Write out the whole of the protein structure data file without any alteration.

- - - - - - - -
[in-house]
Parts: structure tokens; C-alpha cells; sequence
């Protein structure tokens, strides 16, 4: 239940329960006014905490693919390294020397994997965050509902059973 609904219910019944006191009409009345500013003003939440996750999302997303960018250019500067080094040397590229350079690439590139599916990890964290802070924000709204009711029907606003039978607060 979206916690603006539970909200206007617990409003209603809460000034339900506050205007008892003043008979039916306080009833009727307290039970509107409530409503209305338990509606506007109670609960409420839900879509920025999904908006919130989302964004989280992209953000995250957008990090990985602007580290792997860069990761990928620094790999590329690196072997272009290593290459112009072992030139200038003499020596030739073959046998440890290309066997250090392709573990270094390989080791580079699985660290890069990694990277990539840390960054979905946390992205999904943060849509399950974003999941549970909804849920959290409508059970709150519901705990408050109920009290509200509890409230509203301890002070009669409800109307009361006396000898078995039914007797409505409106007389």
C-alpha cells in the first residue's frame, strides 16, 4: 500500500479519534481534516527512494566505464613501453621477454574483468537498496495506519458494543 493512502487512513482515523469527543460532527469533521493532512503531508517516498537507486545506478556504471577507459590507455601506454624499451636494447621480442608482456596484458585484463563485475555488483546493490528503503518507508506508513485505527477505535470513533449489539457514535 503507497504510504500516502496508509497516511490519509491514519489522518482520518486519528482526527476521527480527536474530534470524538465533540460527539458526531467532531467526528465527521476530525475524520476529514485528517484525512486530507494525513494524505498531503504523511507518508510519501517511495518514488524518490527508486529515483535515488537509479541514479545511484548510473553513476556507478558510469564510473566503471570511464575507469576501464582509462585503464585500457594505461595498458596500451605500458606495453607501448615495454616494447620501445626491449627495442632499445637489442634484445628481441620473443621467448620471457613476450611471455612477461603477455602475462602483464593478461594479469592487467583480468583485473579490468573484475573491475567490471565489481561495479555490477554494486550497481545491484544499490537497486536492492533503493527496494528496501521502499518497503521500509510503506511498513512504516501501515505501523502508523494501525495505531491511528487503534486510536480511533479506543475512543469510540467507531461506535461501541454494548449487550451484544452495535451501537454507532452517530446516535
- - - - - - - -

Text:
[in-house]
Parts: structure tokens; C-alpha cells; sequence
């Protein structure tokens, strides 16, 4: 239940329960006014905490693919390294020397994997965050509902059973 609904219910019944006191009409009345500013003003939440996750999302997303960018250019500067080094040397590229350079690439590139599916990890964290802070924000709204009711029907606003039978607060 979206916690603006539970909200206007617990409003209603809460000034339900506050205007008892003043008979039916306080009833009727307290039970509107409530409503209305338990509606506007109670609960409420839900879509920025999904908006919130989302964004989280992209953000995250957008990090990985602007580290792997860069990761990928620094790999590329690196072997272009290593290459112009072992030139200038003499020596030739073959046998440890290309066997250090392709573990270094390989080791580079699985660290890069990694990277990539840390960054979905946390992205999904943060849509399950974003999941549970909804849920959290409508059970709150519901705990408050109920009290509200509890409230509203301890002070009669409800109307009361006396000898078995039914007797409505409106007389």
C-alpha cells in the first residue's frame, strides 16, 4: 500500500479519534481534516527512494566505464613501453621477454574483468537498496495506519458494543 493512502487512513482515523469527543460532527469533521493532512503531508517516498537507486545506478556504471577507459590507455601506454624499451636494447621480442608482456596484458585484463563485475555488483546493490528503503518507508506508513485505527477505535470513533449489539457514535 503507497504510504500516502496508509497516511490519509491514519489522518482520518486519528482526527476521527480527536474530534470524538465533540460527539458526531467532531467526528465527521476530525475524520476529514485528517484525512486530507494525513494524505498531503504523511507518508510519501517511495518514488524518490527508486529515483535515488537509479541514479545511484548510473553513476556507478558510469564510473566503471570511464575507469576501464582509462585503464585500457594505461595498458596500451605500458606495453607501448615495454616494447620501445626491449627495442632499445637489442634484445628481441620473443621467448620471457613476450611471455612477461603477455602475462602483464593478461594479469592487467583480468583485473579490468573484475573491475567490471565489481561495479555490477554494486550497481545491484544499490537497486536492492533503493527496494528496501521502499518497503521500509510503506511498513512504516501501515505501523502508523494501525495505531491511528487503534486510536480511533479506543475512543469510540467507531461506535461501541454494548449487550451484544452495535451501537454507532452517530446516535